ST. GEORGE — After an energetic performance of Crazy for You at St. George Musical Theater, it is clear the cast has got rhythm and they’ve got music. So, as Ira Gershwin himself wrote, “who could ask for anything more?”
Billed as “The new Gershwin musical comedy,” with music and lyrics by George Gershwin and Ira Gershwin, a book by Ken Ludwig, and directed at St. George Musical Theater by Gabriel Ashton Brown, Crazy for You tells the story of Bobby Child, a wealthy New Yorker who dreams of life on stage instead of cooped up in one of his family’s banks. Sent by his mother to Deadrock, Nevada, on a mission to foreclose on a local theater behind on its mortgage, Bobby meets — and immediately falls for — Polly Baker, the fiery daughter of the theater owner. Her disinterest in him and his desire to save the theater leads to a series of carefully crafted plans, mistaken identities and fancy footwork set against a backdrop of music from the Gershwins’ 1930s musical Girl Crazy, as well as several other Gershwin musicals.
The term “new musical” may be a bit misleading, as this production had its Broadway debut in 1992. Still, it definitely has a more modern feel, thanks to some of the jokes and inuendo (though nothing too shocking) that likely would not have fit into a show from the Gershwins’ heyday.
Without a doubt, the choreography and its execution shines as one of this show’s brightest stars. So, go ahead and tip your cowboy hat, or your fedora, to choreographer Maria Vaccaro and the entire cast for the creative dance moves throughout this show, including “Slap That Bass” and “I Got Rhythm.” Armed with cheese graters, washboards, tin mugs and more, the entire cast brought their A-game to “I Got Rhythm” in particular. And just when things seemed like they could not get any more exciting, the tap dance atop actual frying pans put even more sizzle into this show-stopping number. Indeed, high-quality tap numbers were peppered throughout the musical, along with several other dancing styles that added depth and emotion to the storytelling.
Coming in strong as one of the many character highlights, Abe Hegewald owned the stage anytime he set foot in front the crowd. Whether acting as his character Bobby Child, or as Bobby impersonatingtheater impresario Bela Zangler, Hegewald’s exuberant gestures, carefully timed humor and ability to lean into the physical comedy necessary made him a pleasure to behold. Hegewald’s strong dancing and vocal talent were also excellent components to his performance.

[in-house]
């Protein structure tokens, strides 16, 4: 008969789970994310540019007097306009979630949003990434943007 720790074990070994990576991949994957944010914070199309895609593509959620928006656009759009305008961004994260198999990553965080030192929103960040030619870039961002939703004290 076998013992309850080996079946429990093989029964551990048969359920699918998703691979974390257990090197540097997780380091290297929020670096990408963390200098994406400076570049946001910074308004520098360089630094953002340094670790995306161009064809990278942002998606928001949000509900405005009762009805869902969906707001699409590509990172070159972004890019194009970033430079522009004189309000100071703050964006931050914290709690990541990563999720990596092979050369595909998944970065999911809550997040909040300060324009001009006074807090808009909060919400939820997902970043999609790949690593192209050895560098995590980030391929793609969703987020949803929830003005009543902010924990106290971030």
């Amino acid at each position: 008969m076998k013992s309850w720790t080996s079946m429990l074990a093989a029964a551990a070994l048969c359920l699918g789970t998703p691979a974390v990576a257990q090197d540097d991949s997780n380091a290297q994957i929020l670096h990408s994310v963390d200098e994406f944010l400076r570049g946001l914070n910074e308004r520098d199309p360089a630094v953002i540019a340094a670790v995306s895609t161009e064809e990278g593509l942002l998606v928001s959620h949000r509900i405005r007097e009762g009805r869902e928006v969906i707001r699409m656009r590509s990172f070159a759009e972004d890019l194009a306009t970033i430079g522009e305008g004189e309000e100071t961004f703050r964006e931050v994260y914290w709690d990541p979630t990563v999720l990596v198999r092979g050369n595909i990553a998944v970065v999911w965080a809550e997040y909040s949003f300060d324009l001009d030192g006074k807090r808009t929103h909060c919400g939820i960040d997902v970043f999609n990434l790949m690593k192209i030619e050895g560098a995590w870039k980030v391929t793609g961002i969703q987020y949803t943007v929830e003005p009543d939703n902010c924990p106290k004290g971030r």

Holding her own as the main love interest in the show, Polly Baker (played by McKenna Hodge) had all the spunk and sweetness her character required. Hodge stayed true to her southern drawl for the most part, particularly in the musical numbers, which added a new layer to well-loved Gershwin classics like “Someone to Watch Over Me,” “Embraceable You” and “I Got Rhythm.”
While initially set up to be a character to dislike for his treatment of Bobby Child in the opening scene, Bela Zangler (played impressively by Tysen Bang) brought another level of humor and wit to the second act when he arrives unannounced to Deadrock. I commend both Bang and Hegewald for their precision and attention to detail during “What Causes That” and the hilarity that ensues.
Meanwhile, the shrill and clingy Irene Roth (played by Brittnee Rodgers) really comes out of her shell when she trades the skyscrapers of New York for the tumbleweeds of the Nevada desert. Rodgers laid it all on the line in her “Naughty Baby” performance, which set things in motion for yet another plot twist, this time involving Lank Hawkins (played by Noah Gallagher). While not a focal point of the show, Eugene and Patricia Foder (played by Aaron Reep and Amber Foster, respectively) were a delightful addition to the second act. And the musical ability exhibited by the Cowboy Trio — Tanner Reep, Joey Allred, and Jim Zierse — offered a deeper look at the overall talent of the ensemble cast.
As more theatre companies are taking advantage of the technology available in the world, it was fun to see St. George Musical Theater incorporate video footage into the storyline, allowing the audience to witness scenes happening outside the theater itself. It is the kind of special effect that a little goes a long way, and in this case the production struck an excellent balance between adding some variety with video footage, while not using it as a crutch.
Despite the cast and crew’s praiseworthy execution of the show as a whole, there was some question as to the overall storytelling style. Whether this was a directorial decision or whether the script itself is the culprit is difficult to decode, but there were times the production seemed to be having an identity crisis. Is it a cheesy 1930s musical? Or is it a caricature of a cheesy 1930s musical that is meant to poke fun at itself and play certain elements a little tongue-in-cheek? Both vibes were present at different times in the show, which made it difficult to determine how an audience should receive the show.
Overall, there is plenty to be crazy about in St. George Musical Theater’s production of Crazy For You. I suggest audiences make room in their schedule to see it at the St. George Opera House before the show closes on Sept. 17.